Four: So, Your ‘Rights’ Cannot Infringe on Other People’s Rights
A true understanding of your rights and freedoms as a Canadian citizen revolves around the understanding that not every individual can be catered to all of the time. The exceptions outlined in s. 1 exist to give the government the power to balance individual expression, practice and action with the greater good of society. So, it is not about whether your beliefs are right or justified, it’s about the practical limitations of the Canadian social contract. If everyone’s rights were unlimited, we would not live in true freedom; rather, we would live in anarchy.
The recent waves of the Covid-19 Pandemic seem to have produced a new side effect: “my rights” activism. While political engagement is essential to improving society and keeping those in power in check, the individualist nature of this general movement demonstrates a fundamental misunderstanding of being a Canadian citizen and, subsequently, one’s Charter privileges as a Canadian. No matter how loud you shout (or honk), or how long you protest (or party), you cannot expect to succeed on an argument that is ignorant of the reality of your social contract.
Canadian Charter of Rights and Freedoms, Part I of the Constitution Act, 1982, being Schedule B to the Canada Act 1982(UK), 1982, c 11.
2022 Olympic Games: Court of Arbitration for Sport Steps
BY DANIEL PIGNATARO, 2L
The 2022 Winter Olympics are taking place in Beijing, China for the second time in the last 15 years, but most of the action is taking place outside of the arenas and the slopes.
All eyes have been on Russian figure skating prodigy Kamila Valieva during the games after a controversial ruling allowed her to continue to compete, despite testing positive for trimetazidine, a drug used to treat angina prohibited by the World Anti-Doping Agency (WADA). Valieva, who is only 15, made history at this year’s event, becoming the first woman to land a quad jump, leading her team to a gold medal.
Valieva tested positive for trimetazidine on December 25th, 2021 at the Russian national championships, but her team ultimately allowed her to compete in Beijing. Following her gold medal win in the team event, her test was flagged by a lab in Sweden and the International Olympic Committee subsequently canceled the medal ceremony, citing a “legal issue”.
The matter was brought to the Court of Arbitration for Sport (CAS), an international body that determines sports disputes. It was decided that Valieva would be able to continue to skate during the Olympics, despite results confirming she had been involved in doping.
This isn’t the first major doping scandal in the sports world within the last year, as Sha’Carri Richardson, an American sprinter, was banned shortly before the 2020 Summer Games in Tokyo, Japan after testing positive for Cannabis. The difference, according to the International Olympic Committee (IOC), was timing.
“Every single case is very different. She (Richardson) tested positive… quite a way ahead of the Tokyo Games”, said IOC spokesperson Mark Adams, during a news conference to discuss the CAS ruling.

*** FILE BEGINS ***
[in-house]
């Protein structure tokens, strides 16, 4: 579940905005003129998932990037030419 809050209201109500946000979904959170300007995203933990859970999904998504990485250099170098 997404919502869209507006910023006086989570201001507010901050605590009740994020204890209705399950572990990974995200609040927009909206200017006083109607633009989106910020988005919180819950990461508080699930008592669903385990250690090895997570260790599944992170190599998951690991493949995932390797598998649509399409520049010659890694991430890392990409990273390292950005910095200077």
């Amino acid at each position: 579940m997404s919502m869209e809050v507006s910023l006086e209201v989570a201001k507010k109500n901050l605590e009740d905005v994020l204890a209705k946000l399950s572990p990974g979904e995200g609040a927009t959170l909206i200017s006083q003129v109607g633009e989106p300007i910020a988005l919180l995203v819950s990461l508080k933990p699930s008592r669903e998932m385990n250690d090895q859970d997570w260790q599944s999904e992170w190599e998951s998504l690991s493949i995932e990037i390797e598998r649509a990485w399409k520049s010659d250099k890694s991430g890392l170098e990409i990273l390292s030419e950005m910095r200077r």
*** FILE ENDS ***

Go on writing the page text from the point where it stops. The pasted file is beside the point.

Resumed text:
Richardson, who was unable to race in the Summer Olympics following her positive test, voiced her concern on twitter and sparked widespread debate within the sports world concerning the latest CAS ruling.
However, the decision came down to more than just timing. Valieva, a minor, is said to be a “Protected Person” under the World Anti-Doping Code (“WADC”); and the ruling cited “irreparable harm” to her career as a reason for allowing her to skate. In its decision, the CAS explained that the Panel considered “fundamental principles of fairness, proportionality, and the relative balance of interests” when determining its ruling.
This is also not the first time a Russian athlete has been found to be using banned substances during the Games. Following a finding of a state-sponsored doping scheme ahead of the 2014 games in Sochi, the country’s name, flag, and anthem were banned from the Olympics by the IOC. Russian athletes not connected to the initial scandal have been able to compete under the “Olympic Athletes from Russia” banner since 2018.
Valieva’s doping case will likely be the subject of further debate, as the IOC will likely consider revoking the Gold medal she has won due to her positive test coming to light. Should the Russian team be stripped of their medal, the Canadian figure skating team will claim bronze, after finishing fourth in the team event.
"Kane" You Believe This: A Deep Dive on the Controversial Evander Kane
BY BRIAN HADDAD AND JOEL PERERA, 2Ls
You do not need to follow hockey to truly appreciate how wild Evander Kane’s life has been recently. Let us walk you through a quick recap:
May 24, 2018: The San Jose Sharks sign Evander Kane to a seven-year deal worth $49 million USD.
November 1, 2018: A woman referred to as Jane Doe sues Kane, alleging that Kane offered her $3 million USD to abort their baby. Doe and Kane agreed to multiple abortions in the past, but Kane offered $3 million to ensure she recieved this one. Kane told her that he was not going to pay her after she got the abortion.
November 6, 2019: Kane is sue
d over an unpaid gambling debt worth over $500,000 USD by a Las Vegas casino.
January 11, 2021: Kane files for bankruptcy with $26.8 million USD in debt.
August 3, 2021: Several teammates say they do not want Kane back on the team and that he was difficult to deal with during the season.
September 22, 2021: Anna Kane (Kane’s ex-wife) files a restraining order which includes sexual assault and domestic battery allegations against Kane.
October 18, 2021: The NHL suspends Kane for 21 games for submitting a fake proof of COVID-19 vaccination card.
January 9, 2022: The San Jose Sharks terminate Kane’s contract for travelling outside the country while testing positive for COVID.
January 27, 2022: The Edmonton Oilers sign Evander Kane to a 1-year contract worth $1.375 million USD for the rest of the season.
But was San Jose allowed to terminate Kane’s contract? The NHL Players Association (NHLPA)—a players union of former and current NHL players—did not think so, as they immediately challenged the action and filed a grievance on Kane’s behalf.